--> Skip to main content


Basavarajiya is a 16th century encyclopedia-like work in Sanskrit. It is popularly known as Sivatattvaratnakara and covers diverse topics in verse on religion, culture, philosophy, art and scient. The author of Basavarajiya is Basavaphupala, also known as Basavappanayaka, ruled over the Keladi kingdom situated in the Karnataka region in South India. Basavaphupala was a well-read scholar, besides being a liberal patron of letters.

Basavarajiya, contains about 35,000 verses, presents instructions and lectures of the king to his son who was to reign after him. The work is divided into nine main sections called kallolas (tides) and sub-divided into 101 subsections called tarangas (waves).

The work provides an authentic history of the author’s family for about a hundred years from 1500 CE.

Basavarajiya offers substantial information on town planning, architecture, iconography, music, painting, dancing, astrology, geography and also on the training of horses, cows and elephants. Substantial matter taken from Shaiva Agamas and Puranas also find a place in this work.

The wealth of material found in the chapters dealing with music and dance testifies the depth of knowledge and scholarship that Basavabhupala possessed. The seventh, eight and ninth tarangas of the sixth kallola are devoted to the elucidation of many concepts of the music of South India.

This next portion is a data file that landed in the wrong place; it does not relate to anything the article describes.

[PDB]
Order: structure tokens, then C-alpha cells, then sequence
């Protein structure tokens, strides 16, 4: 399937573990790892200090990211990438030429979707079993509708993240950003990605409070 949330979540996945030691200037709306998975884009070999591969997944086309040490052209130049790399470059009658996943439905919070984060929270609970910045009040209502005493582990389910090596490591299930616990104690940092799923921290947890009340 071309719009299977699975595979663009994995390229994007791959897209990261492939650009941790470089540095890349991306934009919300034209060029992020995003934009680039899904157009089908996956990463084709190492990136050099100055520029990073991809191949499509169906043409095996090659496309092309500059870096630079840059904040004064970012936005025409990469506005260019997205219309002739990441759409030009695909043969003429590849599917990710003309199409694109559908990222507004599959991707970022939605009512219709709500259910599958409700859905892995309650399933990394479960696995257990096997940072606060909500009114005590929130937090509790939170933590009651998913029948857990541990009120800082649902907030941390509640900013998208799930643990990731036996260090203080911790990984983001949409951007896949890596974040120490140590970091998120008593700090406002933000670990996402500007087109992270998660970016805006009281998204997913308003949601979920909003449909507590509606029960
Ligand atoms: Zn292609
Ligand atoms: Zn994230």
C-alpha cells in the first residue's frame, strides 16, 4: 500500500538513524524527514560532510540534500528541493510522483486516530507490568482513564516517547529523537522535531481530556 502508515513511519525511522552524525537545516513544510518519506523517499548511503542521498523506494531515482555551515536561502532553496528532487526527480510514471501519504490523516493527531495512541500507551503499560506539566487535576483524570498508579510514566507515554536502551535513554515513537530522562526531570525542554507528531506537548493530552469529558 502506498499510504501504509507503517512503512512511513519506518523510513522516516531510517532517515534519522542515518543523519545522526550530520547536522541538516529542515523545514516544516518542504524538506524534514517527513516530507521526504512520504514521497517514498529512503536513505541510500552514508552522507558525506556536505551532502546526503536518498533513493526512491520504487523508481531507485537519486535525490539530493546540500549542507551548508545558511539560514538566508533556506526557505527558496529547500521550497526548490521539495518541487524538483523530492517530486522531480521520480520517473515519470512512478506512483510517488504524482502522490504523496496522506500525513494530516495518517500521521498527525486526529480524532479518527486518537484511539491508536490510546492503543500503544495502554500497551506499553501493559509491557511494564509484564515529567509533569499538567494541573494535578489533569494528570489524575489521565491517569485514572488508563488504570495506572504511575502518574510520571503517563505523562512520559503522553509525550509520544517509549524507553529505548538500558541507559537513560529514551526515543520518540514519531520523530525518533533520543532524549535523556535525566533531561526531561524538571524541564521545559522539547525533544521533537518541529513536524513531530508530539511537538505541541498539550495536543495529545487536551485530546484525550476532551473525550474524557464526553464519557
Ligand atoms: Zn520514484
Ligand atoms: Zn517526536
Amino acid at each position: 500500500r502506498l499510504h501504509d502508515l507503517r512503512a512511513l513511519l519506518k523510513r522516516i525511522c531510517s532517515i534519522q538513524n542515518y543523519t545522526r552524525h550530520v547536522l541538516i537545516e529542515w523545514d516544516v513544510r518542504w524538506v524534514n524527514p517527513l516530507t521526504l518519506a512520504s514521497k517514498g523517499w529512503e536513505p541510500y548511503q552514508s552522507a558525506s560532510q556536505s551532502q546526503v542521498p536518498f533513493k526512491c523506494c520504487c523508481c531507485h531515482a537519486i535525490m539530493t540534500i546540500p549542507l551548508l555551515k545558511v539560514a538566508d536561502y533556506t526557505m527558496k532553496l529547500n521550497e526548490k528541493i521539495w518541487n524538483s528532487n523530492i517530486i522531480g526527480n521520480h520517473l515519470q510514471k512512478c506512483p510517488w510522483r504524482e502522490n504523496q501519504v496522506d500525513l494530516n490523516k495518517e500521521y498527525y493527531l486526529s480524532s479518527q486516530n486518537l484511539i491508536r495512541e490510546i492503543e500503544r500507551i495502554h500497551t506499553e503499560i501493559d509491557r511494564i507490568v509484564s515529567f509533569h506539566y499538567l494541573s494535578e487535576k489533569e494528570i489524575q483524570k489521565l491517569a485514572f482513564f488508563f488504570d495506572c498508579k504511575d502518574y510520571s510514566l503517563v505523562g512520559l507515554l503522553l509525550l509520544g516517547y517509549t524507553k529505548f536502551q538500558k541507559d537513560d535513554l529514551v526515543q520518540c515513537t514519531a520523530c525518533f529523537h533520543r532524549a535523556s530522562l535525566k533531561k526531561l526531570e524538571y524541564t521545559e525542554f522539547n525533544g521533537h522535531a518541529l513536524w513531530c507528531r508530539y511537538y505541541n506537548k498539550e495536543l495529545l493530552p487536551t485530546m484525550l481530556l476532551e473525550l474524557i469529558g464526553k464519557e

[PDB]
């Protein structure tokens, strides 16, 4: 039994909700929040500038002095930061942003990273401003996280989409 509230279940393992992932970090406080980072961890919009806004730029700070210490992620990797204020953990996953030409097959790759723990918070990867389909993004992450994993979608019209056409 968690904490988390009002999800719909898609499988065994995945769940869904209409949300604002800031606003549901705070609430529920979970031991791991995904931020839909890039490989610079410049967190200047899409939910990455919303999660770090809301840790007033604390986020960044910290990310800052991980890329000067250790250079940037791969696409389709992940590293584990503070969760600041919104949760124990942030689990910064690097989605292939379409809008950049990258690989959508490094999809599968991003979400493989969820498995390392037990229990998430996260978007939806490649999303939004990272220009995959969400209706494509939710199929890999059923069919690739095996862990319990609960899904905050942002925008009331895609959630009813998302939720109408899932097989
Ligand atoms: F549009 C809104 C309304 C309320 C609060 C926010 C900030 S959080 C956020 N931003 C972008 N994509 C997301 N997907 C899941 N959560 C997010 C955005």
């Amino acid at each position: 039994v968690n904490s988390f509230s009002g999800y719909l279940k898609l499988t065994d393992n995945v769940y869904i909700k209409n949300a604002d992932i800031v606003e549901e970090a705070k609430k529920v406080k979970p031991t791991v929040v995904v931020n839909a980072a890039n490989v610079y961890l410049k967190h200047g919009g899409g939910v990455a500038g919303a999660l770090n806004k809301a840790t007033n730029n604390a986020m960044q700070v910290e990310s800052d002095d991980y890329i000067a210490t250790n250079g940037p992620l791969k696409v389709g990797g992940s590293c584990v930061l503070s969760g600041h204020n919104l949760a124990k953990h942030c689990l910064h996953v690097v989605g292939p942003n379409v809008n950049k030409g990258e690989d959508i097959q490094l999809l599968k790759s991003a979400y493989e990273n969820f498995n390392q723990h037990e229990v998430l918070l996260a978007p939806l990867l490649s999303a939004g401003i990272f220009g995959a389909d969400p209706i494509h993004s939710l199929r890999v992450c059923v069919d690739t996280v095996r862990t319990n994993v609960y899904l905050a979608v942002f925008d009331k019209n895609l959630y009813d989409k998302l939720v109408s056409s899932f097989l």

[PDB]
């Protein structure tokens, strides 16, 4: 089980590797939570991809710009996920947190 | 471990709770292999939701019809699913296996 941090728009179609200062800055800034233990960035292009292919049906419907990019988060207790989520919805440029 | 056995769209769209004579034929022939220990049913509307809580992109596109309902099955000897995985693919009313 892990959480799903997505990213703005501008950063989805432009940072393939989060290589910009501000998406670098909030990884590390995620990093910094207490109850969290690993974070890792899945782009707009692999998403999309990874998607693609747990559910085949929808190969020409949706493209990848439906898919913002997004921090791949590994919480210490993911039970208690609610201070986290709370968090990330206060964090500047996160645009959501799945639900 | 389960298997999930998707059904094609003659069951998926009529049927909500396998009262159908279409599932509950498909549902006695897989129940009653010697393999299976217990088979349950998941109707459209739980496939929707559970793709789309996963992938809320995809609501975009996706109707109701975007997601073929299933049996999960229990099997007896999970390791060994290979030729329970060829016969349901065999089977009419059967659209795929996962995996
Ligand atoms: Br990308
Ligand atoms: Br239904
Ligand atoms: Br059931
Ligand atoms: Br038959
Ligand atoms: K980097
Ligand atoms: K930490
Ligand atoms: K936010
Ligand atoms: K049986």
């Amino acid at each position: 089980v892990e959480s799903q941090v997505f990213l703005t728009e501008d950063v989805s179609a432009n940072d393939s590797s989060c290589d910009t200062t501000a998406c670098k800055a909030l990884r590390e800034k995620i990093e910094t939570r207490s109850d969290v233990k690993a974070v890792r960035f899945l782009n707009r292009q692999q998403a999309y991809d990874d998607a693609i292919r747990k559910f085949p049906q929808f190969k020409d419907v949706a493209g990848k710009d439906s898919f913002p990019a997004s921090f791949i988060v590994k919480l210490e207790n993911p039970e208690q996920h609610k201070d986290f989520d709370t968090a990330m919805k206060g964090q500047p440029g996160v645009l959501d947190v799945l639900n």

Different types of medical drugs and their effects are also mentioned. The origin, nature, qualities, color and uses of metals, mica, pyrites, red chalk, red lead, arsenic, antimony, tawny, etc., are also dealt with.

Palmistry, yogashastra, pranayama (breathing exercises), magic and mesmerism are also included. The manufacture of swords and materials required in painting etc., are mentioned. Cookery is not left out. Precious stones like diamonds, pearls, rubies, blue stones, emeralds, quartz and topaz also have a place. It would seem that Bsavappanayaka tries to give an idea of all arts and sciences known during his time. Some of the works mentioned and authorities cited on varied branches of knowledge still remain to be discovered.

The tradition of training of the princes is very old in India. The would-be rulers were expected to know about everything that concerned a king. Hence special efforts were made for their education and proper training.